Comcast – Workers’ Compensation Pilot
- Posted by Joe Crandall
- On December 28, 2012
- Solution: Change Management, Solution: Governance, Solution: Implementation, Solution: MSO, Solution: PMO, Solution: Process Improvement, Solution: Project Management, Solution: Readiness Assessment
Solutions through centralization and simplicity
In 2012, with over 100,000 workers across 23 states, Comcast sought to improve its Workers’ Compensation (WC) program. To achieve this, the company called upon a team from Greencastle Consulting to rollout a new WC administration that was simple, efficient and centralized.
For the project to be a success, basic process components to be improved had to be identified before key metrics and reports could be developed. With seemingly too-long durations of leave, a lack of a centralized management system, and high claim expenses related to ineffective management, there were apparent inconsistencies between partner organizations within Comcast.
Previously, many of the WC clerical difficulties fell upon the field, i.e. human resources and safety departments. Greencastle labeled this as a misallocation of manpower and designed a centralized hub to handle claims after receiving basic information directly from hands-on administrators, subsequently moving the weight of these responsibilities from those who were already fully tasked with active employees. This centralized WC Unit reduced clerical stress on specialized sectors and relied upon a sensible division of talent and labor.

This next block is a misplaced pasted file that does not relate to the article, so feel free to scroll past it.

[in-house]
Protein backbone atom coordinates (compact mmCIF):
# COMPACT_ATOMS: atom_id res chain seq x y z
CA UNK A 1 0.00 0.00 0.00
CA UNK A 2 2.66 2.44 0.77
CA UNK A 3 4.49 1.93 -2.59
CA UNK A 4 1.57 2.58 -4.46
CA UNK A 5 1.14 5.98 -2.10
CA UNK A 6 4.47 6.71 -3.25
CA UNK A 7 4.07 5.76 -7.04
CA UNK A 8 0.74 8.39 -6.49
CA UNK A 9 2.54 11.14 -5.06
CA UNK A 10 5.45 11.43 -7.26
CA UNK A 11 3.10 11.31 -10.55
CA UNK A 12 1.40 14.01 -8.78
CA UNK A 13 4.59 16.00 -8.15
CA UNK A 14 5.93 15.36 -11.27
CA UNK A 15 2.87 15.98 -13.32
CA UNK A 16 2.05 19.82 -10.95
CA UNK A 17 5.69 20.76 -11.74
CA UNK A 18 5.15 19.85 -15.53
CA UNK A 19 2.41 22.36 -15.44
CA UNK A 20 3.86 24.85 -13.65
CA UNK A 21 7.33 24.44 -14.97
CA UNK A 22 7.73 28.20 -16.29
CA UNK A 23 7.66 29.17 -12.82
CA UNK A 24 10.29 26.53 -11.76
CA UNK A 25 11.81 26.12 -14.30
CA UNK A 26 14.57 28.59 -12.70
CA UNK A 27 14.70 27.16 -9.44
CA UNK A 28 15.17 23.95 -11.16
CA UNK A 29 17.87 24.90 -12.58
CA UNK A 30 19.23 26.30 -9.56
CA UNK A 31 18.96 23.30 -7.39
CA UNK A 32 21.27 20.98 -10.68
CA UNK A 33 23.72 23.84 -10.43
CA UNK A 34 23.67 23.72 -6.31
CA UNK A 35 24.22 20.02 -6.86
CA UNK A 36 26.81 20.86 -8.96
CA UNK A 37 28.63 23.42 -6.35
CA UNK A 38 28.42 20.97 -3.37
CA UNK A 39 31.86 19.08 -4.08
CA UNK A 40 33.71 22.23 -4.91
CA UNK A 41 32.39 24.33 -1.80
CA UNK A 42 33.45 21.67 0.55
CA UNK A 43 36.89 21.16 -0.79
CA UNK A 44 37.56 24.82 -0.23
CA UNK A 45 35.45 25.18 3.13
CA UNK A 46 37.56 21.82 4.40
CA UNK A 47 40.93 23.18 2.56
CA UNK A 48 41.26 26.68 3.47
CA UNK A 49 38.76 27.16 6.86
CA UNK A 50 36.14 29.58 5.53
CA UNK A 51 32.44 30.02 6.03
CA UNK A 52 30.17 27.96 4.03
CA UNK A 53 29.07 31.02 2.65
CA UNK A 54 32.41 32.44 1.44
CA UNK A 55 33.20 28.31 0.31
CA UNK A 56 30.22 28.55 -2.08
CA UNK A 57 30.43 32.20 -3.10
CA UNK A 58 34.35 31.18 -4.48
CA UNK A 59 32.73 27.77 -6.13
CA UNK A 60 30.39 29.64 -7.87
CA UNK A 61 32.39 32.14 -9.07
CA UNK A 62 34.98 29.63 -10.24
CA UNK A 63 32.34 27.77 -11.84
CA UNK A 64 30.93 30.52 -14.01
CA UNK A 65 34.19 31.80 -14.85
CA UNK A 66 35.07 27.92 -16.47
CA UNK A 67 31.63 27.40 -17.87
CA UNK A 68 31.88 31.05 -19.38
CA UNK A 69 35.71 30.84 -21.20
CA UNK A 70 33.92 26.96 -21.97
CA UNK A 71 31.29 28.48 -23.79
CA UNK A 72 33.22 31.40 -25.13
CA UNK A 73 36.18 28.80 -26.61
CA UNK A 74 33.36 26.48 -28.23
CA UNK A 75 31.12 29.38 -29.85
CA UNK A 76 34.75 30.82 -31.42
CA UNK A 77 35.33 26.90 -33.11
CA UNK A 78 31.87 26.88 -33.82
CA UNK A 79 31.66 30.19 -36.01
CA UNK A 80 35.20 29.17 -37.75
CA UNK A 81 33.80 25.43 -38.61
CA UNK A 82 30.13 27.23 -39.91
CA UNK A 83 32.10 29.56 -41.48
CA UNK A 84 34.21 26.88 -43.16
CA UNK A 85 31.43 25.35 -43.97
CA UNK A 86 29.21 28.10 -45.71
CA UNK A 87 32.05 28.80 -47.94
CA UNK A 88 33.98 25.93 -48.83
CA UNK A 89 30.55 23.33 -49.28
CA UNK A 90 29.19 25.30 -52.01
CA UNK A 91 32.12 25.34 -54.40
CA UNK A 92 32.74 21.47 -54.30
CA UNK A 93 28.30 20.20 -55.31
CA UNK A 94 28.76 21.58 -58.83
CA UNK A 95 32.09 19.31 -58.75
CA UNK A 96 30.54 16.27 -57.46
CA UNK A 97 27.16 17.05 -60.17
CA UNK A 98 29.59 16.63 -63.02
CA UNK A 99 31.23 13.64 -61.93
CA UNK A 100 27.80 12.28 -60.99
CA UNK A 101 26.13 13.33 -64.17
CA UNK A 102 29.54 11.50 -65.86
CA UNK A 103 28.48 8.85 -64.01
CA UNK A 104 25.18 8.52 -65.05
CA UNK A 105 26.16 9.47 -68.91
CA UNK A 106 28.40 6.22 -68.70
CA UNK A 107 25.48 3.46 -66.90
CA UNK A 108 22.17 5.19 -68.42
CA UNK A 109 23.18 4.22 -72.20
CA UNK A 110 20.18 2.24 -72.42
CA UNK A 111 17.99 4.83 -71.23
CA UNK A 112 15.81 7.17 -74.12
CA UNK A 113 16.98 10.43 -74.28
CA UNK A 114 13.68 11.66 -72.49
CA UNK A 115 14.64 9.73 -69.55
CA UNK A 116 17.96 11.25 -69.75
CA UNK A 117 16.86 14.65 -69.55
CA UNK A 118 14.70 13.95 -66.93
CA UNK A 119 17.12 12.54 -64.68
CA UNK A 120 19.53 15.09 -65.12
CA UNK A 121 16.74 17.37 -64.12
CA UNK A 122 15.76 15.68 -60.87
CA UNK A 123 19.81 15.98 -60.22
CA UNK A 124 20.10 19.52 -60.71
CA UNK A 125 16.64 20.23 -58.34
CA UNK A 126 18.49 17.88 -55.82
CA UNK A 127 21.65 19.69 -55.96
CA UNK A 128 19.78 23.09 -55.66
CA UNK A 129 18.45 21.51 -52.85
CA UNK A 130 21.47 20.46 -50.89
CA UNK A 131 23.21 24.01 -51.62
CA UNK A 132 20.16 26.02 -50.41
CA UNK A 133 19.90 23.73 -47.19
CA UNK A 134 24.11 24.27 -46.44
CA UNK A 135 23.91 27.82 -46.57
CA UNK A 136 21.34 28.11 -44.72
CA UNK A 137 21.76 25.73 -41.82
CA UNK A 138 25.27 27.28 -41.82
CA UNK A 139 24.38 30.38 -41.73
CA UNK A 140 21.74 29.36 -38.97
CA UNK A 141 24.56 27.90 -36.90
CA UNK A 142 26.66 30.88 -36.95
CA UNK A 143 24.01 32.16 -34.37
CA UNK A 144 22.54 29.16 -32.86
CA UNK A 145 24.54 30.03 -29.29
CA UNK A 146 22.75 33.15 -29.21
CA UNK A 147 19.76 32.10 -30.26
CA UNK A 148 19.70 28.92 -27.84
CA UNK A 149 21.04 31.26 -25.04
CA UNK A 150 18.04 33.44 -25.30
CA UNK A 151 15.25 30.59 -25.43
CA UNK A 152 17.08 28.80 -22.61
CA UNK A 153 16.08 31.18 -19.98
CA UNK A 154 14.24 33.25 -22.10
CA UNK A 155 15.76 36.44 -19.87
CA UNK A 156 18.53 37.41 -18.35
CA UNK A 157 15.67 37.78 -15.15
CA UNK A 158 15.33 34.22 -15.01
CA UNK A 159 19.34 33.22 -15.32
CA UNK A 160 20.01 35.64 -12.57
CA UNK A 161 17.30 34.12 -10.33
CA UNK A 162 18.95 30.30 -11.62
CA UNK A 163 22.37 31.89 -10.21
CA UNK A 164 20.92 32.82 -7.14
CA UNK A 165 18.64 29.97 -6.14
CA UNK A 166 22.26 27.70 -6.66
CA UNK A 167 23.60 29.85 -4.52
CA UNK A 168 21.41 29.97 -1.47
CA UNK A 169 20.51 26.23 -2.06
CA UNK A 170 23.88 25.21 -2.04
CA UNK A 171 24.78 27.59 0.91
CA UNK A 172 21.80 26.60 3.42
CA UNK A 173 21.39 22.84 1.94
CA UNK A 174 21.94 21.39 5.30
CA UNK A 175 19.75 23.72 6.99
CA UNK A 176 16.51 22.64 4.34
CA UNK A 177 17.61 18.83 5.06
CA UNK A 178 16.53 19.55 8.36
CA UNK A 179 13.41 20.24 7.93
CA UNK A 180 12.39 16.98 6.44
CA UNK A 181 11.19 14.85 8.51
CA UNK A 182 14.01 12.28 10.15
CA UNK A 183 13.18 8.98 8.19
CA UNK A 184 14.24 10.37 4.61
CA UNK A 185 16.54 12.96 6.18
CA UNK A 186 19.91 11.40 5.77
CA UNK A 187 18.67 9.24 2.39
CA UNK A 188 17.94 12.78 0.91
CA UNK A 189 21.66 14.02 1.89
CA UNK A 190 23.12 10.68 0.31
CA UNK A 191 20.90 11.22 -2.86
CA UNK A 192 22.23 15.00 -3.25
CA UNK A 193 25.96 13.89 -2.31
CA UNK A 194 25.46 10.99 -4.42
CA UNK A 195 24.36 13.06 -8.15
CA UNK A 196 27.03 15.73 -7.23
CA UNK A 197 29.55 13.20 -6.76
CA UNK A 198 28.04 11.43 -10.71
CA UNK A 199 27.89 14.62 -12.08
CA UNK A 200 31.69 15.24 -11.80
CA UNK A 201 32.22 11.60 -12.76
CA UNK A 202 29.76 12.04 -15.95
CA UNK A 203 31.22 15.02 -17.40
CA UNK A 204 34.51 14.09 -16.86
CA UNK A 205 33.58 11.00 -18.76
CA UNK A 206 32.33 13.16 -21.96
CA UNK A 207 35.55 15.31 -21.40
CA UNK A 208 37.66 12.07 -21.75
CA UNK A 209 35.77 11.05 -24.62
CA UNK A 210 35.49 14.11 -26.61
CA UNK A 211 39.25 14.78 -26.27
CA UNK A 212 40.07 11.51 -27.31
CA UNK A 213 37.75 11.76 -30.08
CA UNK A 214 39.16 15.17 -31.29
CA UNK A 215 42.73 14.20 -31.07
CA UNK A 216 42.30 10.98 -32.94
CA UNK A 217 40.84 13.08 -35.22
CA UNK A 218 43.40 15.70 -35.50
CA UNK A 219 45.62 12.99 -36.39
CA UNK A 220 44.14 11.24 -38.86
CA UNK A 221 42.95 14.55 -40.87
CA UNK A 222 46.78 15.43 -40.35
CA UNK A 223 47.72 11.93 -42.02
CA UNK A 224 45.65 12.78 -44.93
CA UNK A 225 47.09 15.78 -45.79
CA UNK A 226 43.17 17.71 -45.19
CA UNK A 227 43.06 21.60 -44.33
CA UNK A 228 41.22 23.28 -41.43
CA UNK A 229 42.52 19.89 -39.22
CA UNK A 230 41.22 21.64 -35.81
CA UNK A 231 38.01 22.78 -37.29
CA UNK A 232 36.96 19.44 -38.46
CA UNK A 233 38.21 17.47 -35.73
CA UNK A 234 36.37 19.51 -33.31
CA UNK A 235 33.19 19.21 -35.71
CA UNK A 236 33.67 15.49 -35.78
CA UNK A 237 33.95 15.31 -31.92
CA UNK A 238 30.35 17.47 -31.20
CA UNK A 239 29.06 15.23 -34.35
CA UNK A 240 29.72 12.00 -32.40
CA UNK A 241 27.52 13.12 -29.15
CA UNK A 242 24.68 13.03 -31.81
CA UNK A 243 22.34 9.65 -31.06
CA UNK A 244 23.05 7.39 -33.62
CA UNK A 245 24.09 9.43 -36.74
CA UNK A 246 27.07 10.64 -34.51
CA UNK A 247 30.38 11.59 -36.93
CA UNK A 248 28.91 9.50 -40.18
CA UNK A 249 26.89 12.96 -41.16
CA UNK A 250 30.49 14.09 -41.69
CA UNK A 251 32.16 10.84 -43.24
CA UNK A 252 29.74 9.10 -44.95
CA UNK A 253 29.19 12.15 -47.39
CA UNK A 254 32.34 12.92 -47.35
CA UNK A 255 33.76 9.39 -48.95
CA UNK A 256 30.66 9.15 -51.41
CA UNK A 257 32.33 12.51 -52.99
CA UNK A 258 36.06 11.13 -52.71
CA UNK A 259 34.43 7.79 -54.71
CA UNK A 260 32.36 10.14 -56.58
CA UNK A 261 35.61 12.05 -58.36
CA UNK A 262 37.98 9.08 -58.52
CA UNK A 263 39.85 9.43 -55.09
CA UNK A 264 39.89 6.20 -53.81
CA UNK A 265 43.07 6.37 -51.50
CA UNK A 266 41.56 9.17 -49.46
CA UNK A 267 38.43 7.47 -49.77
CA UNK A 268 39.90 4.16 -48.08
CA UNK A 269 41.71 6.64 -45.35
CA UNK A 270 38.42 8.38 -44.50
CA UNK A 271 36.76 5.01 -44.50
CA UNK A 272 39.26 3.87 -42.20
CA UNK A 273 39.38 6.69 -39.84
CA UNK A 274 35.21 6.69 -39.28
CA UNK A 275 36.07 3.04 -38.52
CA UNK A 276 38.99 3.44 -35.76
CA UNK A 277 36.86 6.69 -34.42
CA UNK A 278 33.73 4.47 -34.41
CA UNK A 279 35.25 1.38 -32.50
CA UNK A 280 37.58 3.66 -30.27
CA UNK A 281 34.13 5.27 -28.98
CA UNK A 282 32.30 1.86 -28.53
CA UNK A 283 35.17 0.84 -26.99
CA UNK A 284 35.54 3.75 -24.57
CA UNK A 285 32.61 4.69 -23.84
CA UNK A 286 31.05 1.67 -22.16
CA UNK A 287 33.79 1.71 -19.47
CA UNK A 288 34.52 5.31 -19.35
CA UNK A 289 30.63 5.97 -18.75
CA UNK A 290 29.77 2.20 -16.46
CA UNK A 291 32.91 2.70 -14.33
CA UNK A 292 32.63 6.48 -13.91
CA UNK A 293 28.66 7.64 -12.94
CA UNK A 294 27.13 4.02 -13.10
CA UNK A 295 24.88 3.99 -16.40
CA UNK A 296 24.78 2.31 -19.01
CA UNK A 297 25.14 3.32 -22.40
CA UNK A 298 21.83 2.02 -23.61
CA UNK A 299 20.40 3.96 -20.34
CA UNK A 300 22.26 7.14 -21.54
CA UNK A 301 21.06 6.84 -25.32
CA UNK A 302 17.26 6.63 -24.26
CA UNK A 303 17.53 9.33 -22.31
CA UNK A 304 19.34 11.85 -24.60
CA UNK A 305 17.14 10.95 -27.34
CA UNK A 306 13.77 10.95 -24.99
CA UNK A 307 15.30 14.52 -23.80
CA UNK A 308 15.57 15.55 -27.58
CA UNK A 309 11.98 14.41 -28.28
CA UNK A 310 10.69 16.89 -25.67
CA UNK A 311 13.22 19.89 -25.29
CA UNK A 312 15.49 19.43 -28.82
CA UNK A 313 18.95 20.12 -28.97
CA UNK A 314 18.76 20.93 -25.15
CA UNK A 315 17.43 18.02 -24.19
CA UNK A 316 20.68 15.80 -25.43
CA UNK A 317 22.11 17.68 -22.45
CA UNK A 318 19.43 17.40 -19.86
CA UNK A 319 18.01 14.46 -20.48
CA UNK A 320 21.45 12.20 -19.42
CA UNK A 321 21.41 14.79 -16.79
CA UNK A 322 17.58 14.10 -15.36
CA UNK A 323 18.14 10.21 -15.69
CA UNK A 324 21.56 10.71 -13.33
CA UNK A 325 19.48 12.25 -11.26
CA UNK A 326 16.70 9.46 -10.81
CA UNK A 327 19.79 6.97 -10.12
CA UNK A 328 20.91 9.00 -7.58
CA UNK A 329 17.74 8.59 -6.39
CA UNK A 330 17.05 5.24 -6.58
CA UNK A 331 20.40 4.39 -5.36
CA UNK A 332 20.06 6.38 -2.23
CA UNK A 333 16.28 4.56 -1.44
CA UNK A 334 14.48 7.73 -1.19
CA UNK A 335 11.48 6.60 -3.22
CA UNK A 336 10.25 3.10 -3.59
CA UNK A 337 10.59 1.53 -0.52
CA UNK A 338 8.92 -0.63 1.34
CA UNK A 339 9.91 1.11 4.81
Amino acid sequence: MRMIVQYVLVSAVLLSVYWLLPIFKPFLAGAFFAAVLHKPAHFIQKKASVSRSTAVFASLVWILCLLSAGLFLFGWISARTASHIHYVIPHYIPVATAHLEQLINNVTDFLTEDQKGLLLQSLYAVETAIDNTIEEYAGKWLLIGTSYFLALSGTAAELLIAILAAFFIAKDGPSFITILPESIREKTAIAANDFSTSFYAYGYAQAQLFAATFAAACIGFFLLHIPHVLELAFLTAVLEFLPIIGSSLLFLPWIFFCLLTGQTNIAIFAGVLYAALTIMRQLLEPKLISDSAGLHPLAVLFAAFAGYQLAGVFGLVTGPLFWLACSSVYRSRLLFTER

A second important definition of success for the Greencastle team was to establish a process to increase the program’s efficiency and reduce lost time without negatively affecting employee satisfaction. To do this, a series of support tools were integrated into the pre-launch project design: simplified WC request forms, a streamlined request processing structure, and a transparent method of connecting employees with financial and medical resources.
Greencastle developed personalized metrics and reporting processes to monitor the pre-launch testing and rollout, and to ensure a successful monitoring of the results afterward. An external approach had to be undertaken as well: communication with insurance, third-party clerical, and governmental organizations was often a large waste of time and resources. Making sure that the rollout was a national success, not only within Comcast itself, but as Comcast related to these external organizations, was as critical to the success as the reduction of internal strain.
The success of this approach and implementation of changes resulted in reduced durations of occupational leave as well as per capita claim expenses. The idea that providing employees with more occupational leave resources would result in short leave times was correctly demonstrated, and Comcast found itself at an all-time low of WC loss.